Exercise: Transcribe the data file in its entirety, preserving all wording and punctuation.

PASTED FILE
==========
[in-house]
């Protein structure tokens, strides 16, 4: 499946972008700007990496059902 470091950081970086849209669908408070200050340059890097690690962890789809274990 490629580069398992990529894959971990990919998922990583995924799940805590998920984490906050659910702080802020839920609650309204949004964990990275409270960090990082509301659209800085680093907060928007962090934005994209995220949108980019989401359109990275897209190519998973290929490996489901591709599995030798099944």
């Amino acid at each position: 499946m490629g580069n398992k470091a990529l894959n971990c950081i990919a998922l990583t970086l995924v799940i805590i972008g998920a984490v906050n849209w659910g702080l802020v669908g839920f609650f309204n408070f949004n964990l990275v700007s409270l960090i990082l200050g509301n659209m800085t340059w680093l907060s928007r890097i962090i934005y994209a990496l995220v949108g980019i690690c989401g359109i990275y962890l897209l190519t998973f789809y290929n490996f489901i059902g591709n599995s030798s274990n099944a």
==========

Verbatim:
[in-house]
């Protein structure tokens, strides 16, 4: 499946972008700007990496059902 470091950081970086849209669908408070200050340059890097690690962890789809274990 490629580069398992990529894959971990990919998922990583995924799940805590998920984490906050659910702080802020839920609650309204949004964990990275409270960090990082509301659209800085680093907060928007962090934005994209995220949108980019989401359109990275897209190519998973290929490996489901591709599995030798099944």
């Amino acid at each position: 499946m490629g580069n398992k470091a990529l894959n971990c950081i990919a998922l990583t970086l995924v799940i805590i972008g998920a984490v906050n849209w659910g702080l802020v669908g839920f609650f309204n408070f949004n964990l990275v700007s409270l960090i990082l200050g509301n659209m800085t340059w680093l907060s928007r890097i962090i934005y994209a990496l995220v949108g980019i690690c989401g359109i990275y962890l897209l190519t998973f789809y290929n490996f489901i059902g591709n599995s030798s274990n099944a």